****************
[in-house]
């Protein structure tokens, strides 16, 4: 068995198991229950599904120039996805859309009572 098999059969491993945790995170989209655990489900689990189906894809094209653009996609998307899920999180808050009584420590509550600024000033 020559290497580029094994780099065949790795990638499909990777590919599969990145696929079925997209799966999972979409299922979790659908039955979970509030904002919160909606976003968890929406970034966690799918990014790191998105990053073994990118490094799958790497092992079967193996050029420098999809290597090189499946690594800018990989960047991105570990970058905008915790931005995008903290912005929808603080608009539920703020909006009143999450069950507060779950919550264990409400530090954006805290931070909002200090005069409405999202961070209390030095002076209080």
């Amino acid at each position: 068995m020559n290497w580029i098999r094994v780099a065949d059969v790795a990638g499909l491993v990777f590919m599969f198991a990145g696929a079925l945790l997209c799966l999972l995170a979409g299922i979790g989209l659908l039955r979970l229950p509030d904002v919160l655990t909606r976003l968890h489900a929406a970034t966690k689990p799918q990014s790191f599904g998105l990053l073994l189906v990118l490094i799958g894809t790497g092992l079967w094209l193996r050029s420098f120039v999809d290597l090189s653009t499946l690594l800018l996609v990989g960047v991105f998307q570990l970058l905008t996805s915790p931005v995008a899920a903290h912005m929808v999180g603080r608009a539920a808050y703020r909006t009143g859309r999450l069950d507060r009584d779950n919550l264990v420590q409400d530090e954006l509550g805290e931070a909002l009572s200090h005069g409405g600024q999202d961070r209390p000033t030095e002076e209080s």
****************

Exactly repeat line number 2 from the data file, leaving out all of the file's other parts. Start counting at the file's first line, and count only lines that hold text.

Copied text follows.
């Protein structure tokens, strides 16, 4: 068995198991229950599904120039996805859309009572 098999059969491993945790995170989209655990489900689990189906894809094209653009996609998307899920999180808050009584420590509550600024000033 020559290497580029094994780099065949790795990638499909990777590919599969990145696929079925997209799966999972979409299922979790659908039955979970509030904002919160909606976003968890929406970034966690799918990014790191998105990053073994990118490094799958790497092992079967193996050029420098999809290597090189499946690594800018990989960047991105570990970058905008915790931005995008903290912005929808603080608009539920703020909006009143999450069950507060779950919550264990409400530090954006805290931070909002200090005069409405999202961070209390030095002076209080």